More on Entrepreneurship/Creators
10 months ago
I currently manage 4 profitable online companies. I find all the generic advice and garbage courses very frustrating. The only advice you need is this.
This is for young entrepreneurs, especially in tech.
People give useless success advice on TikTok and Reddit. Early risers, bookworms, etc. Entrepreneurship courses. Work hard and hustle.
False. These aren't successful traits.
I mean, organization is good. As someone who founded several businesses and now works at a VC firm, I find these tips to be clichés.
Based on founding four successful businesses and working with other successful firms, here's my best actionable advice:
1. Choose a sector or a niche and become an expert in it.
This is more generic than my next tip, but it's a must-do that's often overlooked. Become an expert in the industry or niche you want to enter. Discover everything.
Buy (future) competitors' products. Understand consumers' pain points. Market-test. Target keyword combos. Learn technical details.
The most successful businesses I've worked with were all formed by 9-5 employees. They knew the industry's pain points. They started a business targeting these pain points.
2. Choose a niche or industry crossroads to target.
How do you choose an industry or niche? What if your industry is too competitive?
List your skills and hobbies. Randomness is fine. Find an intersection between two interests or skills.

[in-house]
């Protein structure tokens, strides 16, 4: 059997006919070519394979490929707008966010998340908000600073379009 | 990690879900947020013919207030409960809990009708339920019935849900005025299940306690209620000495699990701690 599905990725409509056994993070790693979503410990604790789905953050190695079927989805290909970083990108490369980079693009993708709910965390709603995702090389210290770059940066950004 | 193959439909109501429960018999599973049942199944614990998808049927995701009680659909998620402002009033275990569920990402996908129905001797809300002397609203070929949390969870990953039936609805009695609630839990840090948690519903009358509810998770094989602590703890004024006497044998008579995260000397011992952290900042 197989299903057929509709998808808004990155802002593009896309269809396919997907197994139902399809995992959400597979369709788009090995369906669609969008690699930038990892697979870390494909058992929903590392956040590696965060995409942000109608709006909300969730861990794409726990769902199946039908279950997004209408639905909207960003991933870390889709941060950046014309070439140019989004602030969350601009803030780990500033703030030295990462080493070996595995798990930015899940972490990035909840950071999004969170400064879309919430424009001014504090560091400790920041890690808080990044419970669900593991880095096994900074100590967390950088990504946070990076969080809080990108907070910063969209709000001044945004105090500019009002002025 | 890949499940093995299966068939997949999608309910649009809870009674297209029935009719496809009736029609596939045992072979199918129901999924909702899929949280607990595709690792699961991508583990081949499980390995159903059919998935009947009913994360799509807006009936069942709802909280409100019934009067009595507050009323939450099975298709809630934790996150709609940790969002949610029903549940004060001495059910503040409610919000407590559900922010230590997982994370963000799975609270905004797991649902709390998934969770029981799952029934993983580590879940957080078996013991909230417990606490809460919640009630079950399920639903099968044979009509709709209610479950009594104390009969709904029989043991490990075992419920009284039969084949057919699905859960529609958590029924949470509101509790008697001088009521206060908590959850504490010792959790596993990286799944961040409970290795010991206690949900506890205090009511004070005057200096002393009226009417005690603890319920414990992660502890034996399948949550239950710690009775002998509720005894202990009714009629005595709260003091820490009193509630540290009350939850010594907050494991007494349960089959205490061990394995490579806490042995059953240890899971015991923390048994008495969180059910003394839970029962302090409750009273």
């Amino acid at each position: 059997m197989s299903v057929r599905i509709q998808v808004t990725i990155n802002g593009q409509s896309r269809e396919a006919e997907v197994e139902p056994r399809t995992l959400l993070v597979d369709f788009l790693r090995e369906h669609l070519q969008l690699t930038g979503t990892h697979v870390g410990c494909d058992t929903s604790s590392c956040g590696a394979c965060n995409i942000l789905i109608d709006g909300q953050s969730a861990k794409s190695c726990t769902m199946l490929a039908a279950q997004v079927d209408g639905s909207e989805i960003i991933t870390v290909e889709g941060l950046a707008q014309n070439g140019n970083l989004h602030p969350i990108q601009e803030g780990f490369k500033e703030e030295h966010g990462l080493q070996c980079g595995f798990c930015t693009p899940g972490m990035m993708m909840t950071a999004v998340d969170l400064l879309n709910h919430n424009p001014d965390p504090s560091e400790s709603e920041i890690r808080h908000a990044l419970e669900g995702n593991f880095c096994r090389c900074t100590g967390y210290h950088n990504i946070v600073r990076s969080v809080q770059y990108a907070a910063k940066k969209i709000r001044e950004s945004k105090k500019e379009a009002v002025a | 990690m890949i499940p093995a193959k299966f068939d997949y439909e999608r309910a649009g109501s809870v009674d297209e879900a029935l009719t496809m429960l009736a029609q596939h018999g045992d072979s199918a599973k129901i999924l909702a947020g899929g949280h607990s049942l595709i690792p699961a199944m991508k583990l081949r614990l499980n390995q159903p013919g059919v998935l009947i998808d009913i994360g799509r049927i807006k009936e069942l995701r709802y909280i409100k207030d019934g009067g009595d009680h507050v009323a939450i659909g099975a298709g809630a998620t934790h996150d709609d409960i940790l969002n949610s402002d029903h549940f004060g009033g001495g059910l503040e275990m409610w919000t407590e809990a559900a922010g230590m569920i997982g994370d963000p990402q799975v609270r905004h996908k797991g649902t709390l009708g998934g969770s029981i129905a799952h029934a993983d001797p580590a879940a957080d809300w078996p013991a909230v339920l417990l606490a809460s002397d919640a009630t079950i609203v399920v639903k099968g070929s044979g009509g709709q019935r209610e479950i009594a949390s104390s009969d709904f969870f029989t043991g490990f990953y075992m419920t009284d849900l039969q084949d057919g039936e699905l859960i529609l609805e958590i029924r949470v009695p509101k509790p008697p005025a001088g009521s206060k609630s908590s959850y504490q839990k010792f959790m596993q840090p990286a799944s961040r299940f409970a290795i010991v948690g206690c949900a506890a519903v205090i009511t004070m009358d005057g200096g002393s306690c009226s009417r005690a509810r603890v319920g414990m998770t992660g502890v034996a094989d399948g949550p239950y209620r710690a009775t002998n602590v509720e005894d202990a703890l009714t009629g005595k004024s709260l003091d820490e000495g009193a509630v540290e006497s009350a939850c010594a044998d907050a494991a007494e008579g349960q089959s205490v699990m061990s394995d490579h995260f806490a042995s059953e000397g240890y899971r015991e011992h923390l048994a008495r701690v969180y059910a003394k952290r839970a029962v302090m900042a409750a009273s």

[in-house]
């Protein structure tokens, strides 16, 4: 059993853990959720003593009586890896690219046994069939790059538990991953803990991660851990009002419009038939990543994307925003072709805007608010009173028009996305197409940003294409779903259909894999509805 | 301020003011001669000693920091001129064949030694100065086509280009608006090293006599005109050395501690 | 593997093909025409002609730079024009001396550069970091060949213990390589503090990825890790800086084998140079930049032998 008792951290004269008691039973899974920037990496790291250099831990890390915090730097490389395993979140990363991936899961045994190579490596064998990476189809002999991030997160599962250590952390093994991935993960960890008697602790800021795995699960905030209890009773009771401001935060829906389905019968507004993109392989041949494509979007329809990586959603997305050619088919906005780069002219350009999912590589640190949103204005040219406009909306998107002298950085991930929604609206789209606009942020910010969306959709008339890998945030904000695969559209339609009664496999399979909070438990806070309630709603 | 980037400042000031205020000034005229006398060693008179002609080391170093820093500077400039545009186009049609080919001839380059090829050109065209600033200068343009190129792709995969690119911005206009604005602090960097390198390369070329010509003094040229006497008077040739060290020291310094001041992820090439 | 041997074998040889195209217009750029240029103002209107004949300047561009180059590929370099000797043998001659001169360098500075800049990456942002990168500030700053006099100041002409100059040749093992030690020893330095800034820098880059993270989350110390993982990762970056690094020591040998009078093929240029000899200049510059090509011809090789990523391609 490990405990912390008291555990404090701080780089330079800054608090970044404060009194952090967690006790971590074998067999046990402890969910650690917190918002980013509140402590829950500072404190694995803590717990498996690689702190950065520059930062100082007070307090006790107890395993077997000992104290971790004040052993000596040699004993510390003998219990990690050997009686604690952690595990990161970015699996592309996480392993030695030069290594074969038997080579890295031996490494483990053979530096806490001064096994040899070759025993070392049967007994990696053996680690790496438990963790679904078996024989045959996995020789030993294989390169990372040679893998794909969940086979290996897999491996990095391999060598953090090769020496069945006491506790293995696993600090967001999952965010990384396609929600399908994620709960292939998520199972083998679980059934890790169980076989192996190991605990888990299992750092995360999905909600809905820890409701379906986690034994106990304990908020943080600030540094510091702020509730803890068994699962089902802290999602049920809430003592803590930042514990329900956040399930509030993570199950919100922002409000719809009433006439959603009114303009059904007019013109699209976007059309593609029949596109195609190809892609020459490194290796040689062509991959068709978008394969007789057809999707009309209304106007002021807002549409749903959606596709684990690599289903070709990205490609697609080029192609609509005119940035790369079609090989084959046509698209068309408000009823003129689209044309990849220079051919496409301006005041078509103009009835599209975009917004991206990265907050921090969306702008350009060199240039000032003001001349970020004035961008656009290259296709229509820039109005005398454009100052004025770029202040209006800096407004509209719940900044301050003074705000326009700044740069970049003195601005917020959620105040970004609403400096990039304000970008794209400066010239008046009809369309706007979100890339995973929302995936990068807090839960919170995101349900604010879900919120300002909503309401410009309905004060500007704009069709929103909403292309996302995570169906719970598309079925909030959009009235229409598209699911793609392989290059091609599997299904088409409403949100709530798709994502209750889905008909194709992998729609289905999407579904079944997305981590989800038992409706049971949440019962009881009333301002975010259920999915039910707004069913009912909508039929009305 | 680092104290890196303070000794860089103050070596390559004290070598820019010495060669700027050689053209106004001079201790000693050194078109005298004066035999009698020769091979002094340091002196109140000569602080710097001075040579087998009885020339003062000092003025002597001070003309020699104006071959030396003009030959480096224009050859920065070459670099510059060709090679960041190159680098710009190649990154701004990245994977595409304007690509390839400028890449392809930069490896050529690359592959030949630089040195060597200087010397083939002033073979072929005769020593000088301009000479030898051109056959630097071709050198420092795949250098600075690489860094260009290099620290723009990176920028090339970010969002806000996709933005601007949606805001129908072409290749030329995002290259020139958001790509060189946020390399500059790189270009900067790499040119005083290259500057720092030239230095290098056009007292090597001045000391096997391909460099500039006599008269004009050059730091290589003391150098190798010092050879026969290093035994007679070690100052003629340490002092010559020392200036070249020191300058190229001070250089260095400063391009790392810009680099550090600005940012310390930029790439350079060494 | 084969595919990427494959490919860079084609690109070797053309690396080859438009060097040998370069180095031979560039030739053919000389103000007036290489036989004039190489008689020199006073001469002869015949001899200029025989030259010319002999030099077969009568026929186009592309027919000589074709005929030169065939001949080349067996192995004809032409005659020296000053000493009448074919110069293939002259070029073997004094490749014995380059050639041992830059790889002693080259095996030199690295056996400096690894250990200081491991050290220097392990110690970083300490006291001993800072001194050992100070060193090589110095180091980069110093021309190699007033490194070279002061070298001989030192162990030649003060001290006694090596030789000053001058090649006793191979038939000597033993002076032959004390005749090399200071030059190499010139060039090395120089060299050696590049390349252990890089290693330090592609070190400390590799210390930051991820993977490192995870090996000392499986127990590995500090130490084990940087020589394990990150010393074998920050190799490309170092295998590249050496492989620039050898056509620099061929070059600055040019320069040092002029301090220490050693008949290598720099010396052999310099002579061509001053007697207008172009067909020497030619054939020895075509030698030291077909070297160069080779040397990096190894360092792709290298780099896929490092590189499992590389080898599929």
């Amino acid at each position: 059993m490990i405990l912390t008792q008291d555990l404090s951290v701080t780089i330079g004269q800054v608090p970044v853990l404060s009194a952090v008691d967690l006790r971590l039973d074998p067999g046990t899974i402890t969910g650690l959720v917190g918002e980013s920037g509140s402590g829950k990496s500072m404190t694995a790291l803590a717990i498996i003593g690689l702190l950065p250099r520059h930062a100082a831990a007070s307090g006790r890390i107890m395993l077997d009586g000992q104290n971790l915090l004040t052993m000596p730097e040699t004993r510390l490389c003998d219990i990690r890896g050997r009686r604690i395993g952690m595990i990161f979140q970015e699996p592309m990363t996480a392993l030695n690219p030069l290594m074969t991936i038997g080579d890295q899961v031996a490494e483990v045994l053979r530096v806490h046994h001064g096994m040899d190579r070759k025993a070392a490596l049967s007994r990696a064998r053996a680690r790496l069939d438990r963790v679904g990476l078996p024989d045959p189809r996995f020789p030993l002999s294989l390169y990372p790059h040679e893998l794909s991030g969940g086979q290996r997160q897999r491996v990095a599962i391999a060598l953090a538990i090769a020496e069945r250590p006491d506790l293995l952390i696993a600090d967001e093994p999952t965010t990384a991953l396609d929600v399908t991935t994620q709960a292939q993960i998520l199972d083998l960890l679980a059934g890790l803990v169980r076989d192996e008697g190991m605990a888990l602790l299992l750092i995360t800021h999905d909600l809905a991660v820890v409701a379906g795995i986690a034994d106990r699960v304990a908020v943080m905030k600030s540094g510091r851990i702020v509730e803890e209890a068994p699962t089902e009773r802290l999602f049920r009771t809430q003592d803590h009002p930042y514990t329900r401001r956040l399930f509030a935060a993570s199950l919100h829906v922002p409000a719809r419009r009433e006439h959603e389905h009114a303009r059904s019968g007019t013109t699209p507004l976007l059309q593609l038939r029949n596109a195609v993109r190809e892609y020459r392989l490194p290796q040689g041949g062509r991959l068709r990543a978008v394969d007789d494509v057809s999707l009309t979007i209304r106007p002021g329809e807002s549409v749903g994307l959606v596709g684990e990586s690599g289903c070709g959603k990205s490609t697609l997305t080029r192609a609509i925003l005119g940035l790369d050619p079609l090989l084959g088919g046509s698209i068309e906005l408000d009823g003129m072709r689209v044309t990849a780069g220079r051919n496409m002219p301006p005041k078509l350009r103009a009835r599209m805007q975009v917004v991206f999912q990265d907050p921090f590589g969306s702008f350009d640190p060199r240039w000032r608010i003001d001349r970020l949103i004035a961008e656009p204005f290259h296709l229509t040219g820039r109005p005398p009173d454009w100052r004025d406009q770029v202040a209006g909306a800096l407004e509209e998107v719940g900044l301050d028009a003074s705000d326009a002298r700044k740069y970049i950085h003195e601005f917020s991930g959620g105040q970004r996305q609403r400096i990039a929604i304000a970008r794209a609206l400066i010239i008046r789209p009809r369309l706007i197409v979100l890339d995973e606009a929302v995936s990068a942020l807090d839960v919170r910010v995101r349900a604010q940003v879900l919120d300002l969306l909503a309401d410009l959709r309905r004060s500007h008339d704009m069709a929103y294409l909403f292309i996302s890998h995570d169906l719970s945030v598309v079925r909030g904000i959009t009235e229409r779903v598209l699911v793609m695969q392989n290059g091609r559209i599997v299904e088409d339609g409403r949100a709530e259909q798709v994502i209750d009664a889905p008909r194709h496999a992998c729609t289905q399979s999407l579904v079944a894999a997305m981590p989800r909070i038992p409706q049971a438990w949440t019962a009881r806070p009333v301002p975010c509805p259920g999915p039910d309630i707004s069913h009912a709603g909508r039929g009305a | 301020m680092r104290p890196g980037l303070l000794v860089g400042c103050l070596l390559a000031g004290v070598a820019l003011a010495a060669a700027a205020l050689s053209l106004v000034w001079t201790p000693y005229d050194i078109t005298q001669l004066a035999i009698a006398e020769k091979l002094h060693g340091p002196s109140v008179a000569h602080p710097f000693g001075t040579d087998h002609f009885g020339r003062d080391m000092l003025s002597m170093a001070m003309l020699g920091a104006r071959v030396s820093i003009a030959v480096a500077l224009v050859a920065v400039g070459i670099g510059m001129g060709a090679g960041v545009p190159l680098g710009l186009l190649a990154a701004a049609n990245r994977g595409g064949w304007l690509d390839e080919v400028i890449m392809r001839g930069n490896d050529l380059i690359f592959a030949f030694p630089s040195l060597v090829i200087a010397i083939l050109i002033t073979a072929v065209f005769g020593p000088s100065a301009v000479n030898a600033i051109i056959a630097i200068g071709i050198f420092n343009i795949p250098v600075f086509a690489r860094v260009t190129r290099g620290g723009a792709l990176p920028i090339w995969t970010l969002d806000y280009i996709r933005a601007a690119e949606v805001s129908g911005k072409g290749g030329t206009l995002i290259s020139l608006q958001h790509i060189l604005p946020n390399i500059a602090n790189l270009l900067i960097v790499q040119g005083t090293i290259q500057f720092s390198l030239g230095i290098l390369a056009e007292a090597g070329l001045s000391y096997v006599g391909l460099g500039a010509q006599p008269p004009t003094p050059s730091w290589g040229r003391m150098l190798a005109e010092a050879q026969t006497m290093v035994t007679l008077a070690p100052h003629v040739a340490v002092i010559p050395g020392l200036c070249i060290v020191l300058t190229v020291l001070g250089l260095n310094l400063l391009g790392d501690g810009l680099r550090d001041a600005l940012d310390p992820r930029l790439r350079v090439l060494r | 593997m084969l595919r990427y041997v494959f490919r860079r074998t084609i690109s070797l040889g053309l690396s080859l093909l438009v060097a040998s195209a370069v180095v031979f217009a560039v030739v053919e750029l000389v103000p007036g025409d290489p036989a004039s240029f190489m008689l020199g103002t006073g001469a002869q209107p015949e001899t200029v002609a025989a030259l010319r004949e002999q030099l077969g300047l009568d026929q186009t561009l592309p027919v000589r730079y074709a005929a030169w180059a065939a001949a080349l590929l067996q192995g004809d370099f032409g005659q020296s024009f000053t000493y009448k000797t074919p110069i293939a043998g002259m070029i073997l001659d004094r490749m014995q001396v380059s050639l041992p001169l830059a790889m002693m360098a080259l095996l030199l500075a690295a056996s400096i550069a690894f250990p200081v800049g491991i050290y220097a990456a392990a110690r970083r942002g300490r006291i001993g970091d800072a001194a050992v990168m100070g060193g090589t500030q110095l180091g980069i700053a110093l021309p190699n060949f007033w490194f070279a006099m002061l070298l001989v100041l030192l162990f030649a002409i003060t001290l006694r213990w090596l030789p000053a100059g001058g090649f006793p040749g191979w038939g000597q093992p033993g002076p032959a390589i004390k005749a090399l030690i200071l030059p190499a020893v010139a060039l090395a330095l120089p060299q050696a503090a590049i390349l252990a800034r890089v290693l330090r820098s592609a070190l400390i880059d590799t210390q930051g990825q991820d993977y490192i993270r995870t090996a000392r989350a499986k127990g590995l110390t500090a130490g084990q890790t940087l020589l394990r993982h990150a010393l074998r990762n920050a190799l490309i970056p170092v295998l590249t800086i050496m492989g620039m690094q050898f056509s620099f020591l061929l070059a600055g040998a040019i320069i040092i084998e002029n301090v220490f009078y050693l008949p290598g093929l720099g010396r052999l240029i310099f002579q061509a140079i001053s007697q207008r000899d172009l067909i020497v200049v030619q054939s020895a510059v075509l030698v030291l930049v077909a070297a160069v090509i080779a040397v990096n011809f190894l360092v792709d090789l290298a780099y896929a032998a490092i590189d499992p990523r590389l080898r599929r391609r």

Say you build websites well. You like cars.
Web design is a *very* competitive industry. Cars and web design?
Instead of web design, target car dealers and mechanics. Build a few fake demo auto mechanic websites, then cold call shops with poor websites. Verticalize.
I've noticed a pattern:
Person works in a particular industry for a corporation.
Person gains expertise in the relevant industry.
Person quits their job and launches a small business to address a problem that their former employer was unwilling to address.
I originally posted this on Reddit and it seemed to have taken off so I decided to share it with you all.
Focus on the product. When someone buys from you, you convince them the product's value exceeds the price. It's not fair and favors the buyer.
Creating a superior product or service will win. Narrowing this helps you outcompete others.
You may be their only (lucky) option.
22 years ago
400 articles later, nobody bothered to read them.
Writing for readers:
14 years of daily writing.
I post practically everything on social media. I authored hundreds of articles, thousands of tweets, and numerous volumes to almost no one.
Tens of thousands of readers regularly praise me.
I despised writing. I'm stuck now.
I've learned what readers like and what doesn't.
Here are some essential guidelines for writing with impact:
Readers won't understand your work if you can't.
Though obvious, this slipped me up. Share your truths.
Stories engage human brains.